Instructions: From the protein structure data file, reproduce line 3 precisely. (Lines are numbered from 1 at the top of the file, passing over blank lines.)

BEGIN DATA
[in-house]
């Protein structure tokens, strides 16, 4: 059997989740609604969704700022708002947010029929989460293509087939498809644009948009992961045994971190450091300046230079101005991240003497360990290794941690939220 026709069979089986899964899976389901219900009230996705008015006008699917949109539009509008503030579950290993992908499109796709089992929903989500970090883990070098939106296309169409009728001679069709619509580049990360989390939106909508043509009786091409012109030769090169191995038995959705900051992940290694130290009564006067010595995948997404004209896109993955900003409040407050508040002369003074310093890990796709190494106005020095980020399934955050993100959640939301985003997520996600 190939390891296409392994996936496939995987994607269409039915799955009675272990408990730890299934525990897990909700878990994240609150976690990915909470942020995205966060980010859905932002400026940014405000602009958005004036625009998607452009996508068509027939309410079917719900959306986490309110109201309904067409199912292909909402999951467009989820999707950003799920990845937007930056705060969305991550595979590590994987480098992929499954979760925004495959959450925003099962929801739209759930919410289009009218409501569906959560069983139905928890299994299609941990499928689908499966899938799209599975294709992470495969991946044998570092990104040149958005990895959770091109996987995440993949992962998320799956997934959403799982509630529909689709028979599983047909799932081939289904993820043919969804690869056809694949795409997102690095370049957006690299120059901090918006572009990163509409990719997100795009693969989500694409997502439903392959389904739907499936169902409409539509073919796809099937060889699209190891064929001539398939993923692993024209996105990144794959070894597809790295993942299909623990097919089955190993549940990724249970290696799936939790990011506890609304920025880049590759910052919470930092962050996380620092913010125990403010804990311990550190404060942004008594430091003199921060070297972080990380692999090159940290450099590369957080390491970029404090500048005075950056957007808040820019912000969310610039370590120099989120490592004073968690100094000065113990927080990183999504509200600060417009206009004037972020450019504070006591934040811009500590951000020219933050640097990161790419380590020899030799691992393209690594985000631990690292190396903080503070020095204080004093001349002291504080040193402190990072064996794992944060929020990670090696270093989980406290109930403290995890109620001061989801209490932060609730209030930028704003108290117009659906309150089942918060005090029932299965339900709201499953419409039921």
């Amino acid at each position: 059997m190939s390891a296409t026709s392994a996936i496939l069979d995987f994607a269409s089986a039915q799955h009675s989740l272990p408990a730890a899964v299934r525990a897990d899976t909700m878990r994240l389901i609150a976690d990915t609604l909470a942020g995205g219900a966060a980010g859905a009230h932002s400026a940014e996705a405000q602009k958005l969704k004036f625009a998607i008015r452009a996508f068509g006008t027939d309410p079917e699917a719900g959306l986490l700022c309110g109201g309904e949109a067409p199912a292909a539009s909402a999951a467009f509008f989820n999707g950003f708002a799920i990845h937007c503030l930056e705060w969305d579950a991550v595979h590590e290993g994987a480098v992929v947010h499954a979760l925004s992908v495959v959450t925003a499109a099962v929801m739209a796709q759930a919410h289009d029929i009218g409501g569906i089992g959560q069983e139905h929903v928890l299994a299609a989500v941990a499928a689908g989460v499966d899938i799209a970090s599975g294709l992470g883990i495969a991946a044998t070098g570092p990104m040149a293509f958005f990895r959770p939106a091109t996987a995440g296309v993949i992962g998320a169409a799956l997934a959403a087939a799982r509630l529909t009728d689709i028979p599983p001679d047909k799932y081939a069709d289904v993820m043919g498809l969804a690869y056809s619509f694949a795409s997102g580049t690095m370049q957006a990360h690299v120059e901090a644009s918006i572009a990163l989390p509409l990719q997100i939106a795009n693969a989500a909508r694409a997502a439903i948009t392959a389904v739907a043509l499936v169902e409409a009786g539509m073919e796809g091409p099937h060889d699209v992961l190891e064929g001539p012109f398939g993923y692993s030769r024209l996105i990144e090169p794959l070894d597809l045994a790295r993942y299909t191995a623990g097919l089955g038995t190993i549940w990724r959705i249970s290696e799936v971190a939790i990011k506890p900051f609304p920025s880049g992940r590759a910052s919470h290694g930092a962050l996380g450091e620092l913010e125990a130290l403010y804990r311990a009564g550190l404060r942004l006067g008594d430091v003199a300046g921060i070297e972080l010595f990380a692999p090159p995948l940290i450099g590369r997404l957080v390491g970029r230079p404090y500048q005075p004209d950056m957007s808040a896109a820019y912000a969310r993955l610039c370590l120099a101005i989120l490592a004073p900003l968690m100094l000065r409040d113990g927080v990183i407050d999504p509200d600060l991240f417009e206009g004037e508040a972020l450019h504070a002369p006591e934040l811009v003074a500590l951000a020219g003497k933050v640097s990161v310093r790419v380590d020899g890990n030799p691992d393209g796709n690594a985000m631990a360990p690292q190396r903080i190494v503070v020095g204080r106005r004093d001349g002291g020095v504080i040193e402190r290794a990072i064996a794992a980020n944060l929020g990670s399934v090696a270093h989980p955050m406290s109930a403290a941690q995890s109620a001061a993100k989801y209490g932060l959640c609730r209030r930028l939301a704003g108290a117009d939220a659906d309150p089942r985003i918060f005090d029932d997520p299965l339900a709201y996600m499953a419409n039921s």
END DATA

């Amino acid at each position: 059997m190939s390891a296409t026709s392994a996936i496939l069979d995987f994607a269409s089986a039915q799955h009675s989740l272990p408990a730890a899964v299934r525990a897990d899976t909700m878990r994240l389901i609150a976690d990915t609604l909470a942020g995205g219900a966060a980010g859905a009230h932002s400026a940014e996705a405000q602009k958005l969704k004036f625009a998607i008015r452009a996508f068509g006008t027939d309410p079917e699917a719900g959306l986490l700022c309110g109201g309904e949109a067409p199912a292909a539009s909402a999951a467009f509008f989820n999707g950003f708002a799920i990845h937007c503030l930056e705060w969305d579950a991550v595979h590590e290993g994987a480098v992929v947010h499954a979760l925004s992908v495959v959450t925003a499109a099962v929801m739209a796709q759930a919410h289009d029929i009218g409501g569906i089992g959560q069983e139905h929903v928890l299994a299609a989500v941990a499928a689908g989460v499966d899938i799209a970090s599975g294709l992470g883990i495969a991946a044998t070098g570092p990104m040149a293509f958005f990895r959770p939106a091109t996987a995440g296309v993949i992962g998320a169409a799956l997934a959403a087939a799982r509630l529909t009728d689709i028979p599983p001679d047909k799932y081939a069709d289904v993820m043919g498809l969804a690869y056809s619509f694949a795409s997102g580049t690095m370049q957006a990360h690299v120059e901090a644009s918006i572009a990163l989390p509409l990719q997100i939106a795009n693969a989500a909508r694409a997502a439903i948009t392959a389904v739907a043509l499936v169902e409409a009786g539509m073919e796809g091409p099937h060889d699209v992961l190891e064929g001539p012109f398939g993923y692993s030769r024209l996105i990144e090169p794959l070894d597809l045994a790295r993942y299909t191995a623990g097919l089955g038995t190993i549940w990724r959705i249970s290696e799936v971190a939790i990011k506890p900051f609304p920025s880049g992940r590759a910052s919470h290694g930092a962050l996380g450091e620092l913010e125990a130290l403010y804990r311990a009564g550190l404060r942004l006067g008594d430091v003199a300046g921060i070297e972080l010595f990380a692999p090159p995948l940290i450099g590369r997404l957080v390491g970029r230079p404090y500048q005075p004209d950056m957007s808040a896109a820019y912000a969310r993955l610039c370590l120099a101005i989120l490592a004073p900003l968690m100094l000065r409040d113990g927080v990183i407050d999504p509200d600060l991240f417009e206009g004037e508040a972020l450019h504070a002369p006591e934040l811009v003074a500590l951000a020219g003497k933050v640097s990161v310093r790419v380590d020899g890990n030799p691992d393209g796709n690594a985000m631990a360990p690292q190396r903080i190494v503070v020095g204080r106005r004093d001349g002291g020095v504080i040193e402190r290794a990072i064996a794992a980020n944060l929020g990670s399934v090696a270093h989980p955050m406290s109930a403290a941690q995890s109620a001061a993100k989801y209490g932060l959640c609730r209030r930028l939301a704003g108290a117009d939220a659906d309150p089942r985003i918060f005090d029932d997520p299965l339900a709201y996600m499953a419409n039921s």